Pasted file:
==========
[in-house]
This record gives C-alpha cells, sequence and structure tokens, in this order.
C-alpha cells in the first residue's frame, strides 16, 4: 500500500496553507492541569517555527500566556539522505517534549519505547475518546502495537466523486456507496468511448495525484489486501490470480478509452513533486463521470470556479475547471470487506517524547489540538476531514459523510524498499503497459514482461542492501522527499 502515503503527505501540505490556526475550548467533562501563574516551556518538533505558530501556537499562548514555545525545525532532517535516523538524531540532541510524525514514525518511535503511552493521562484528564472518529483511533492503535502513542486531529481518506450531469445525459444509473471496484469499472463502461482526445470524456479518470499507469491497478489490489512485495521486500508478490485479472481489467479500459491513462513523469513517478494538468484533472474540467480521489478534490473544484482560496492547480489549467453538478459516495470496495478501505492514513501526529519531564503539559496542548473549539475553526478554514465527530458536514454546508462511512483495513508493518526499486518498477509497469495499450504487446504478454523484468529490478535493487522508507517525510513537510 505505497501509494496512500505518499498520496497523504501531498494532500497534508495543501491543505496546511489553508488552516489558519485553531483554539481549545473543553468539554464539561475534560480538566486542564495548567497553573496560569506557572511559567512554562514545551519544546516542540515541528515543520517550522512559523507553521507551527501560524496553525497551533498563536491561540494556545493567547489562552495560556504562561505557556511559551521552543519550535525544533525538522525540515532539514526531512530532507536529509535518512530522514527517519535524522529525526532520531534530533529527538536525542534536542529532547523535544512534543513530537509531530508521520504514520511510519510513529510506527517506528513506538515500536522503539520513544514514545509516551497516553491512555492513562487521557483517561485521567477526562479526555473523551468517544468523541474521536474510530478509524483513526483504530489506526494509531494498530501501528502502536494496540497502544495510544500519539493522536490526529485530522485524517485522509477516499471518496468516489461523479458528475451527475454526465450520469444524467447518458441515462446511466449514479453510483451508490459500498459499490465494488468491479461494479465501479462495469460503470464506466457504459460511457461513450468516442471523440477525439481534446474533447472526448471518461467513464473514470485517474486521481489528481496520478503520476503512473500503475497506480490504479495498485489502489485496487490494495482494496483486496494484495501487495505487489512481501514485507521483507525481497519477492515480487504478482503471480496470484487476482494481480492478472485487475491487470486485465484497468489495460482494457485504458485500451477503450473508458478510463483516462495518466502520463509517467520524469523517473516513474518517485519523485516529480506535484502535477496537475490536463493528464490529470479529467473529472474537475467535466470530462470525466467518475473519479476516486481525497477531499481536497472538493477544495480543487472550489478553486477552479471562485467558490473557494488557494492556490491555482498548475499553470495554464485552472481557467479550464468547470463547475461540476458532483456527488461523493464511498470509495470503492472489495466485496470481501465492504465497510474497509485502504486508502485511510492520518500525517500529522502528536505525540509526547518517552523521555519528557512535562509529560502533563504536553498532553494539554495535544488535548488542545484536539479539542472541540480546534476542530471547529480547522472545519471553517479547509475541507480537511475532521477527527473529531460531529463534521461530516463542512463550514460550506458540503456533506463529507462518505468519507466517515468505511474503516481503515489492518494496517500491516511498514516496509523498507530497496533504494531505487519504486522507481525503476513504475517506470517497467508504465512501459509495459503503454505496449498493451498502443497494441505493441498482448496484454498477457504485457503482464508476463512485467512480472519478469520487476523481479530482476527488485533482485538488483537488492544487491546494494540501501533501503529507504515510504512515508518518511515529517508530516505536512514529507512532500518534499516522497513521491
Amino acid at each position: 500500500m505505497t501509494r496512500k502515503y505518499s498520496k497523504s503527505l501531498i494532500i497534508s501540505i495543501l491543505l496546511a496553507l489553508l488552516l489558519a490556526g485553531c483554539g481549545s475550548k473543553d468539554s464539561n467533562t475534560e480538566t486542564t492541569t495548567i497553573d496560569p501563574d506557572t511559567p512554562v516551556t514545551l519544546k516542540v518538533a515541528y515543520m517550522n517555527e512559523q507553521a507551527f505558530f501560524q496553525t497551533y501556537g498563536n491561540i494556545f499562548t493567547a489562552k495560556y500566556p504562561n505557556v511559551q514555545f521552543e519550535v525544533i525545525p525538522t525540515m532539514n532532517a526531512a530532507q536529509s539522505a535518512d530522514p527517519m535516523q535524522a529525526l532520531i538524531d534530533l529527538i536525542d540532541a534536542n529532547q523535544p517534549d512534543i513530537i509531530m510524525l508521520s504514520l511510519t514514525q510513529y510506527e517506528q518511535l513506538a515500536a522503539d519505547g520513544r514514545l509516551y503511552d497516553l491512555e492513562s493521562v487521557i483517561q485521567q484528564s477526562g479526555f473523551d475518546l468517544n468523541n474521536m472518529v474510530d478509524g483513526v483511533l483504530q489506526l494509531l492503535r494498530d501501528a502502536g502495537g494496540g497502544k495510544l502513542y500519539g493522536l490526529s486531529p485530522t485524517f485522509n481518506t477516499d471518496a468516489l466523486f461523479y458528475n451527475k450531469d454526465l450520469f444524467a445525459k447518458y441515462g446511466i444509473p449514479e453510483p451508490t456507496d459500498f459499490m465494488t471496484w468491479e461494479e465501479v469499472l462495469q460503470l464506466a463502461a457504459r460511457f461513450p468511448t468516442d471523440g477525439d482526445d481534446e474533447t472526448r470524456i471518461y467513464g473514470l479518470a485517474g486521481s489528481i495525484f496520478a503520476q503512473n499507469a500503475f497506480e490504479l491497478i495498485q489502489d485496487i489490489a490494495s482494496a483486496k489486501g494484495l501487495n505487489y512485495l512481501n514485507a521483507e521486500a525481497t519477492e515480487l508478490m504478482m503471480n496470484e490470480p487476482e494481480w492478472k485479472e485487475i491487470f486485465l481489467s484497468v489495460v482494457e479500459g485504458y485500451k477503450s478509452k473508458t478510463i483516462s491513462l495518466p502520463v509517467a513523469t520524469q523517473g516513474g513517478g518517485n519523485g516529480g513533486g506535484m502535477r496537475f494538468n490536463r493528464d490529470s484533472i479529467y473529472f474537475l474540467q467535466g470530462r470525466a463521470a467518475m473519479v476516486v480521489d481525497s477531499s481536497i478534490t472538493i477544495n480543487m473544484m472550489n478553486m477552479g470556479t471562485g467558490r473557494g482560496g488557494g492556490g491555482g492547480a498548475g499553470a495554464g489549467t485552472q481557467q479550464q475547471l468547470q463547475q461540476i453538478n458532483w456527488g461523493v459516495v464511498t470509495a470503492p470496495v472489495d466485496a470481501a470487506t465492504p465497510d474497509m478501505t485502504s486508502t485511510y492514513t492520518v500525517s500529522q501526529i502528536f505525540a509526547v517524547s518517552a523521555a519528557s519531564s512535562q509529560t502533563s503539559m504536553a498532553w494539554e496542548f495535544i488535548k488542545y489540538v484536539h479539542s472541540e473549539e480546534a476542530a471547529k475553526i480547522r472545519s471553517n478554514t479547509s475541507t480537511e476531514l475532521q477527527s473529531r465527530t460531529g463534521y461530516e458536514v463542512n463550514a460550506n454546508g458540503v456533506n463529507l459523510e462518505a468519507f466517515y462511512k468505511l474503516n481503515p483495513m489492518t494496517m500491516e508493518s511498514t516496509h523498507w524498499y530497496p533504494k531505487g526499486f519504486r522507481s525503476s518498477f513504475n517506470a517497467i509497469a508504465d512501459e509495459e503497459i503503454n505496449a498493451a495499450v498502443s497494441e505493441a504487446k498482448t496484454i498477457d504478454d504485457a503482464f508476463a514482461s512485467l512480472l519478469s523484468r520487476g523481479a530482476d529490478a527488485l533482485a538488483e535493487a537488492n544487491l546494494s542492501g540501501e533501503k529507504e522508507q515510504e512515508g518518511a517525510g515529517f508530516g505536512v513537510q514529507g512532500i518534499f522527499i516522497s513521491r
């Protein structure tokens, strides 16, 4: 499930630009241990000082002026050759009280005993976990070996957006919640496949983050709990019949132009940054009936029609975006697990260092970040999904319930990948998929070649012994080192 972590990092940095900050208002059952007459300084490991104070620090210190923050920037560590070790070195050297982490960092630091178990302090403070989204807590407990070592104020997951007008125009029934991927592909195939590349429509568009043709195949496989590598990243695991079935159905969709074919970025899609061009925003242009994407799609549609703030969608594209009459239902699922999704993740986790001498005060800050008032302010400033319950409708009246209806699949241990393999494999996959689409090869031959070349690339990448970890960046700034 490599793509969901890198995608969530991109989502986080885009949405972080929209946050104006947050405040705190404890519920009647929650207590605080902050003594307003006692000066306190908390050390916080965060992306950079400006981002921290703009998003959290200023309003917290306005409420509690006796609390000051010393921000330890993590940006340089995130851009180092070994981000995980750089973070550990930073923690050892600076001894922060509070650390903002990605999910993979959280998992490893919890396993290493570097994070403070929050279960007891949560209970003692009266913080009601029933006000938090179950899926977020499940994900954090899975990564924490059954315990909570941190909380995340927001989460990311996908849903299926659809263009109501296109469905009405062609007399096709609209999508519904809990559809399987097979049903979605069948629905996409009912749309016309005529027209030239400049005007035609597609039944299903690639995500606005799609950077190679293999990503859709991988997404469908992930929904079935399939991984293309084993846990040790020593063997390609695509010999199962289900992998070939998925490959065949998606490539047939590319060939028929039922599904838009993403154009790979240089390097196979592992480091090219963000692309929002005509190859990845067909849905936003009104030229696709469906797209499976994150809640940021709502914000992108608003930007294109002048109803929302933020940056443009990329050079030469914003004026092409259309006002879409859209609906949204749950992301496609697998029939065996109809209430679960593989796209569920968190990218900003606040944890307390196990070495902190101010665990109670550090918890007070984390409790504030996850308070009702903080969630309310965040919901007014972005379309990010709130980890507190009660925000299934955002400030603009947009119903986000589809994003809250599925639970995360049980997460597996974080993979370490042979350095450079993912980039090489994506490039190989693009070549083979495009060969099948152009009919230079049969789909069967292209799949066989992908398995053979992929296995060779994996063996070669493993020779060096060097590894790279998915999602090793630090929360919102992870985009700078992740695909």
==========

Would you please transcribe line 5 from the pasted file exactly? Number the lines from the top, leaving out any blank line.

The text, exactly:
């Protein structure tokens, strides 16, 4: 499930630009241990000082002026050759009280005993976990070996957006919640496949983050709990019949132009940054009936029609975006697990260092970040999904319930990948998929070649012994080192 972590990092940095900050208002059952007459300084490991104070620090210190923050920037560590070790070195050297982490960092630091178990302090403070989204807590407990070592104020997951007008125009029934991927592909195939590349429509568009043709195949496989590598990243695991079935159905969709074919970025899609061009925003242009994407799609549609703030969608594209009459239902699922999704993740986790001498005060800050008032302010400033319950409708009246209806699949241990393999494999996959689409090869031959070349690339990448970890960046700034 490599793509969901890198995608969530991109989502986080885009949405972080929209946050104006947050405040705190404890519920009647929650207590605080902050003594307003006692000066306190908390050390916080965060992306950079400006981002921290703009998003959290200023309003917290306005409420509690006796609390000051010393921000330890993590940006340089995130851009180092070994981000995980750089973070550990930073923690050892600076001894922060509070650390903002990605999910993979959280998992490893919890396993290493570097994070403070929050279960007891949560209970003692009266913080009601029933006000938090179950899926977020499940994900954090899975990564924490059954315990909570941190909380995340927001989460990311996908849903299926659809263009109501296109469905009405062609007399096709609209999508519904809990559809399987097979049903979605069948629905996409009912749309016309005529027209030239400049005007035609597609039944299903690639995500606005799609950077190679293999990503859709991988997404469908992930929904079935399939991984293309084993846990040790020593063997390609695509010999199962289900992998070939998925490959065949998606490539047939590319060939028929039922599904838009993403154009790979240089390097196979592992480091090219963000692309929002005509190859990845067909849905936003009104030229696709469906797209499976994150809640940021709502914000992108608003930007294109002048109803929302933020940056443009990329050079030469914003004026092409259309006002879409859209609906949204749950992301496609697998029939065996109809209430679960593989796209569920968190990218900003606040944890307390196990070495902190101010665990109670550090918890007070984390409790504030996850308070009702903080969630309310965040919901007014972005379309990010709130980890507190009660925000299934955002400030603009947009119903986000589809994003809250599925639970995360049980997460597996974080993979370490042979350095450079993912980039090489994506490039190989693009070549083979495009060969099948152009009919230079049969789909069967292209799949066989992908398995053979992929296995060779994996063996070669493993020779060096060097590894790279998915999602090793630090929360919102992870985009700078992740695909």